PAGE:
Friday, October 23, 2009

Experts: Aluminum bats no more dangerous than wood bats

A decision made by a Montana jury could change the face of baseball in America. Jurors are listening to evidence in a case about the death of an 18-year-old pitcher. In 2003, Brandon Patch was hit in the temple from a hard line drive. He died 5 hours after the impact due to a blood clot. Patch's family is suing Hillerich & Bradsby, makers of the aluminum bat, arguing the bat is "unreasonably dangerous.”
The parent company of the Louisville Slugger has been making wooden bats for more than 100 years and aluminum bats since 1970. In this case, the Montana jury is looking into whether aluminum bats are safe for baseball players to use. In court, the attorney representing Hillerich & Bradsby said aluminum bats are not any more dangerous than wooden bats.
University of Louisville head baseball coach Dan McDonnell is not involved in the Montana case, but spoke with WAVE 3 about the differences between wooden versus aluminum bats. McDonnell said injuries can happen regardless of the bat being used.
"We have pitchers that get hit. Just throughout this fall, we've had 5 or 6 pitchers that have gotten hit with a ball coming off a bat," said McDonnell, whose team uses aluminum bats.
Like any other contact sport, McDonnell said baseball can be dangerous and injuries can happen.
"Whether it's a wooden bat, an aluminum bat, any bat - it's just the pitchers are always at risk because they are so close to the plate," McDonnell said. "The last thing anybody wants is for somebody to get hurt, but it happens."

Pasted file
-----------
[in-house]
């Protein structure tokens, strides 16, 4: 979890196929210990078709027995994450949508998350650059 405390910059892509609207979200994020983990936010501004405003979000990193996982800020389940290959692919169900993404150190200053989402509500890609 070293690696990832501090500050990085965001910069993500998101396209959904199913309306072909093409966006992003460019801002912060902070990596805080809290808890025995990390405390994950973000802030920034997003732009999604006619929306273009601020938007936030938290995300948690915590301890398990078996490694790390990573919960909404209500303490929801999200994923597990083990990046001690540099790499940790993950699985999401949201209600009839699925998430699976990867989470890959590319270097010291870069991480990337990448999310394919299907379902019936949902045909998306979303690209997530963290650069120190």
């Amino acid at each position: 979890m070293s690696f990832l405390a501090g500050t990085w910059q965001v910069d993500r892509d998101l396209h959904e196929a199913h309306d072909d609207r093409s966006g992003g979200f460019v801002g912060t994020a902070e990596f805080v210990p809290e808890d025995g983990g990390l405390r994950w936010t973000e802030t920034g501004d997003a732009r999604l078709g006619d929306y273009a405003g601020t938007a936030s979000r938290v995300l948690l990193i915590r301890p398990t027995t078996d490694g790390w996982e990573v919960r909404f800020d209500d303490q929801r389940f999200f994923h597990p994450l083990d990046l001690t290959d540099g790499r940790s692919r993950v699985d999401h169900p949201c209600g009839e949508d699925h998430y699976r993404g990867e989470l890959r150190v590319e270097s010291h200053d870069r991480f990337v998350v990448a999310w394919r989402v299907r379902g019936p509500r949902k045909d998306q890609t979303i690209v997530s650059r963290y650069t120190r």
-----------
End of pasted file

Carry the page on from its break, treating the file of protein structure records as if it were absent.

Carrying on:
McDonnell said bat companies are doing a good job of following regulations. "Knowing Louisville Slugger and the type of people they are and the family-owned business, I know they're doing everything in their power. [They are doing everything] in compliance with college baseball, high school baseball -whatever the rules are and the standards."
McDonnell wants to keep the standards the same. He said aluminum bats are a good fit for high school and college players and the wooden bats should be left for the pros. McDonnell said when it comes to speed it has to do with hitting the ball with the "sweet spot" of the bat and aluminum bats give players a better chance to do that.
"For it to come off with any velocity, you're going to have to hit it on the sweet spot whether it’s an aluminum bat or a wooden bat," he said.
Coach McDonnell said a batter swinging with a wooden bat can also hit a pitcher.
Meanwhile, “The Don't Take My Bat Away Coalition” supports players choosing what bats they want to use for a game. Coalition representative Mike May said it doesn't matter if a ball is hit using an aluminum or wooden bat, the speed is the same. May did say that with aluminum bats, "you do get a few more well hit balls, but they are not harder hit balls."
In regards to the Montana case, while May said Brandon Patch's death was a tragedy, he doesn't think you can blame everything on the bat. According to May, just because the batter was using an aluminum bat, it’s a bigger deal. “The immediate criticism is negative and they start blaming the bat and that's not accurate and that's not fair."
Also in court, the attorney representing the Patch's family said Brandon did not have enough time to get his glove in place after the pitch to protect himself. Experts clocked the ball hit by the aluminum bat at 99.8 mph.

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